The two most important monetary authorities in the world, the U.S. Federal Reserve and the Bank of Japan, continue to impose enormous costs on the world financial system because of their stubborn belief that lower interest rates represent "easy money." The Japanese central bank last month had lowered its overnight interest rate to 0.25% from 0.5% in one more attempt to encourage lending and borrowing in order to pull its economy out of a recession caused by its own deflation and that of the Federal Reserve. In what must be the ultimate example of this folly, the BoJ last week sent convulsions through world markets by shutting off liquidity to its banking system in order to hit its new 0.25% target as it edged closer to zero. The abrupt curtailment after the bank had been supplying a surplus reserve cushion ranging from ¥800 billion to ¥1.2 trillion per day sent the yen into a steep climb against the dollar, to ¥117 from ¥135 a week earlier, slaughtering players short the yen and wounding players long the U.S. Treasury 30-year bond, where the yield leaped above 5.1%. If there were any doubt the exchange rate swing was caused by Japan, the yen gold price tumbled 14%, to ¥35000/oz. from ¥41000 (when it should be closer to ¥45000), even as the dollar appreciated to $297 gold from $300.
As usual, neither the financial press nor U.S. Treasury experts can deal with the most elementary use of gold or atry commodity price as a means of judging the source of the forex spasm. In other words, the yen price tumbled on the tea, sugar, zinc and international potato-chip market, not because the Japanese people suddenly decided to stop buying tea, sugar, zinc and potato chips, but because Japan's central bank was starving the markets of yen liquidity. It is the repeat of the process we observed in the spring of 1995 when the yen gold price was pulled to a low of ¥32000/oz. in an earlier episode of manic monetary deflation, the BoJ being led by the arcana of its operating procedures. In this case, the bank last Wednesday night cut the flow to ¥300 billion from its much higher average in previous sessions — and when the overnight rate remained stuck below target at 0.2%, the technicians completely shut off the surplus flow. Not a word about this in Barron's or today's WSJournal.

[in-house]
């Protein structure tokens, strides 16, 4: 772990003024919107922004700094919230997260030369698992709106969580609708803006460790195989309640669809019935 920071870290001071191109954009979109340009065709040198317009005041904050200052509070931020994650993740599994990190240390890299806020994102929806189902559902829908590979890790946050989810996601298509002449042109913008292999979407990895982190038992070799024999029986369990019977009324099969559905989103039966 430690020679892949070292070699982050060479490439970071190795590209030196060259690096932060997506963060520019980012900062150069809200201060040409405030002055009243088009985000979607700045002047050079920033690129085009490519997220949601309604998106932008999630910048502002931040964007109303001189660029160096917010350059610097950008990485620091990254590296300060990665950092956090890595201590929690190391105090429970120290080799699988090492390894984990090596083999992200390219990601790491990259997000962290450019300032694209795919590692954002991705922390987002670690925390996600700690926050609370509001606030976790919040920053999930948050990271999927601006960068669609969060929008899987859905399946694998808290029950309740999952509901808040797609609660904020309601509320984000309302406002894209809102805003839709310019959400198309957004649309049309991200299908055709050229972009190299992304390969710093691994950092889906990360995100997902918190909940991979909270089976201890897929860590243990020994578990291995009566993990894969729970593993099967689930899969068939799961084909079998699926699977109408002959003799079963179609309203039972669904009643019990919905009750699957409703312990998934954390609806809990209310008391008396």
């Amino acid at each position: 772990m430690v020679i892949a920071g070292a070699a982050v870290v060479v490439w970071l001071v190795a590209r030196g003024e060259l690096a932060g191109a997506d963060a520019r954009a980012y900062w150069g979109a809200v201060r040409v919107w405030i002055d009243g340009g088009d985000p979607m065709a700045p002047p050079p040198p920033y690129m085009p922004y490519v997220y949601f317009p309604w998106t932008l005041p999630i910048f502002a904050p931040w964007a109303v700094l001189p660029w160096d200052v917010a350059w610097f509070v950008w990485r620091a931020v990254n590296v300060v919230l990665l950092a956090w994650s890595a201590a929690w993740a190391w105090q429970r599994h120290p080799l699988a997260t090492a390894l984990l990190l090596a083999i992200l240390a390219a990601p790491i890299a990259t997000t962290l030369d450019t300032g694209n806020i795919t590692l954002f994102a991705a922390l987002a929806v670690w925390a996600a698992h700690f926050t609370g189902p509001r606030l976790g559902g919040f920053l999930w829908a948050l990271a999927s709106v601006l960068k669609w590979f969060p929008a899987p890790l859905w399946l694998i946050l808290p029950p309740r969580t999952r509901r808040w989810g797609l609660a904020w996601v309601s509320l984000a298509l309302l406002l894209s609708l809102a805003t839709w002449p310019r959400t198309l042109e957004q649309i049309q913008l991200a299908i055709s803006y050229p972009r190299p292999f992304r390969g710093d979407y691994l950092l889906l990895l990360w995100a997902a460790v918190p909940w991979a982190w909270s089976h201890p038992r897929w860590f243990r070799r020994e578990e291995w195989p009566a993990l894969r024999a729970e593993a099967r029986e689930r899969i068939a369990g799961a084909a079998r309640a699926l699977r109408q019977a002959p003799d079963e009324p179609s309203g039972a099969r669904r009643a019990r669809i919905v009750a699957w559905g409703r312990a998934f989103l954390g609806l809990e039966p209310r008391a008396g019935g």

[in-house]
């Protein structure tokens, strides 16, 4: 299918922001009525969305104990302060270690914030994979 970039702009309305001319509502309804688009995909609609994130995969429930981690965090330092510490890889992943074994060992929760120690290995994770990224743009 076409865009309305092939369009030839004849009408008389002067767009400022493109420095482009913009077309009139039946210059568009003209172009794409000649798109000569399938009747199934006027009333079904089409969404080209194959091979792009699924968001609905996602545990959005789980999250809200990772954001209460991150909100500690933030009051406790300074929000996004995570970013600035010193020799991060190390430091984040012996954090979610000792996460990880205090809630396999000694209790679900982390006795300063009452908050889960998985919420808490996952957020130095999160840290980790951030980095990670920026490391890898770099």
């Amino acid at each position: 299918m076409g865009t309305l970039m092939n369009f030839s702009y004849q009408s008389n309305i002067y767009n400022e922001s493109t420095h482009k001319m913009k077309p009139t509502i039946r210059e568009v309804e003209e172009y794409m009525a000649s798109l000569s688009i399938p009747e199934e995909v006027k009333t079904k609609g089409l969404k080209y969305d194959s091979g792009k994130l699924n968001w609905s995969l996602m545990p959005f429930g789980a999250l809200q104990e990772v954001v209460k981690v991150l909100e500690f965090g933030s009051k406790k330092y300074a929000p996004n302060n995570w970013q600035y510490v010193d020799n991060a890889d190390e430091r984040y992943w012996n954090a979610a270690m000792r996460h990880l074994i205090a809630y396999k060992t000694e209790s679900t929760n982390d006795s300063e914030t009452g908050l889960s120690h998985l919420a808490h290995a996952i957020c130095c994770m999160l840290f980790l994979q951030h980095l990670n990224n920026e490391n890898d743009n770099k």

What happened next? The high rollers in New York who had seen a surefire bet, borrowing yen at teeny interest rates and buying U.S. Treasury bonds at high rates, felt the earth open up under their feet. They not only had to buy yen in a drumtight market, but had to liquidate their Treasury positions to do so. They essentially had been unwinding their positions in orderly fashion since late August, when the government had begun to complain about the yen's "excessive weakness" against the dollar — the exchange rate then being above ¥140. The bravest of the players stayed in as long as they could eke out a daily profit. Panic set in last week when they saw the BoJ closing off new liquidity. In four hours, the dollar went to ¥125 from more than ¥130, running down to ¥120 when the trading passed from Tokyo to New York and London. Reflecting the intellectual vacuum at Treasury, President Clinton hailed the yen strength as a boon to U.S. exports. To Japan? Is a basket case going to buy our exports?
Now what? The New York Times Sunday urged monetary ease "until low commodity prices begin to move up decisively." Hurray for the Times!! When will the lightbulb go on in Alan Greenspan's head. Neither the Fed nor the BoJ can end the monetary deflation without adding surplus reserves to drive $gold above $325 and ¥gold above ¥44000. At those targets, the dollar would be at ¥135. Even with no lightbulb at the Fed, we should at least expect the yen/gold price to creep toward ¥40000 and the dollar/yen rate to 130, as the deflation is murder on Japanese banks at this level. We also think the Treasury long bond should recoup a bit. But without leadership in the world anywhere it counts, our best guess is for more volatility.